Thursday, September 26, 2013

New Suicide Prevention Tool - Vet-Tested - Coming Soon!

We must talk.  We must reach out.  We must care.  And, we must trust that we can make a difference together.

Twenty-two Veterans take their own lives every day.  That’s one every 65 minutes.  Every day. Many have sought care, and many refuse to seek care.  All need new options.  Service members, veterans, and their families are suffering in relative silence when so many in our communities and nation are willing to help.  

A new suicide prevention tool is launching very soon.  With a single touch, a smartphone app, CallApp, becomes a virtual crisis center that provides choices to a vet and reduces confusion at times of great stress.  Users can select direct connections to crisis lines, battle buddies, trusted friends, clinicians, organizations, and faith and community-based support.  CallApp will be free to our service members, veterans, and their families, and each can personalize their contacts to readily reach trusted friends and support. 

All features are Vet requested and Vet-tested.  Safe locations, peer support, and options in 36 languages will help encourage rapid adoption.  Additionally, continually updated information on PTSD, TBI, anxiety, depression, MST, chronic pain, and local resources will provide further support.  CallApp provides a unique bridge of communication between the extremes of a crisis intervention or waiting and faltering for help, often alone.   

Ninety-seven percent (97%) of all military families receive information from the Internet or their smartphones according to a recent study, making smartphones the optimal choice for outreach.  Post-Traumatic Stress Disorder (PTSD), Traumatic Brain Injury (TBI), Military Sexual Trauma (MST), financial strain, relationship fractures, substance abuse, homelessness, chronic pain, depression, anxiety, and feelings of isolation may be precursors for suicidal ideation.  With an average of 25 suicide attempts before a completion, there's enormous opportunity to save lives and guide our service members, veterans, and their families to clinical services they trust, and to compassionate people who care. 

Technology doesn’t save lives; people do, but it’s essential to first connect with and support our service members, veterans and their families. 

Together, we can and will stem the tragedy of military suicides.  

Linda Kreter & the VeteranCaregiver Team 

Wednesday, September 11, 2013

Post-Disaster Care for a Rabbit, but not a Veteran? Consider this during Suicide Prevention Month...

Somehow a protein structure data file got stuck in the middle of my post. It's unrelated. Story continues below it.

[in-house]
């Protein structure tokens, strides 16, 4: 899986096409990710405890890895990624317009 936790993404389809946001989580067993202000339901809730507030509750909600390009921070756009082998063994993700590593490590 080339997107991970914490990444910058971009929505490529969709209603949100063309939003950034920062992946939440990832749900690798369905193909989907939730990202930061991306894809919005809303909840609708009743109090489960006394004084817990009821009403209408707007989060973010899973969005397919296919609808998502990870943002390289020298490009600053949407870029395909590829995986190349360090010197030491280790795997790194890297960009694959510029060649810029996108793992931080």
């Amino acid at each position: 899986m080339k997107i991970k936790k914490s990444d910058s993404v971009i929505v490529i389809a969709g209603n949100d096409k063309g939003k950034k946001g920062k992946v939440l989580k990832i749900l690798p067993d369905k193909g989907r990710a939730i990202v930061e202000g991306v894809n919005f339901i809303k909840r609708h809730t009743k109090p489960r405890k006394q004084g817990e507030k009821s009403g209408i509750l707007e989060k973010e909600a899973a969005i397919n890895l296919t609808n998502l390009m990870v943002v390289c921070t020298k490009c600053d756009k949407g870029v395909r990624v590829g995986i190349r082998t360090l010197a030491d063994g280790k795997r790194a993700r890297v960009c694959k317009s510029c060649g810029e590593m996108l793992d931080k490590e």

One of the most difficult things for a caregiver to deal with after a suicide attempt is obtaining postvention or aftercare.  VA protocol says you should receive contact within 24 hours, but this happens more in theory than in practice.  We know of cases where an SPC has not returned a call after six weeks, even with intervening advocacy calls.  We cannot know the full statistics, but we sincerely hope this is an exception rather than the rule for most at-risk veterans.

If you view a suicide attempt as a “disaster”, then perhaps you’ll relate to the paragraph below requiring contingency planning at the USDA for a rabbit.  Don’t our veterans deserve to have an operational after-care plan from the VA after a suicide attempt “disaster”?  Or even a combined caregiver/VA care-team plan?  Here’s the link to the article from the Washington Post

The U.S. Department of Agriculture is working hard to ensure that Americans have safe food to eat. The latest case is that of a children's magician in Missouri, who received a letter from the USDA requiring him to develop an emergency evacuation plan. For his rabbit. "I just received an 8 page letter from the USDA," he said, "telling me that by July 29 I need to have in place a written disaster plan, detailing all the steps I would take to help get my rabbit through a disaster, such as a tornado, fire, flood, etc.," and "what I will do after the disaster, to make sure my rabbit gets cared for properly." (italics added).

Let's show better postvention care of our veterans who are taking their own lives every 65 minutes - every day.  Let's support and care for the family members who bear heavy loads and are also at-risk.  Each life is so complex, with no one solution, but with an average of 25 suicide attempts before a completion - that's a LOT of room for help, support, and a new perspective on living.

Linda Kreter & the VeteranCaregiver Team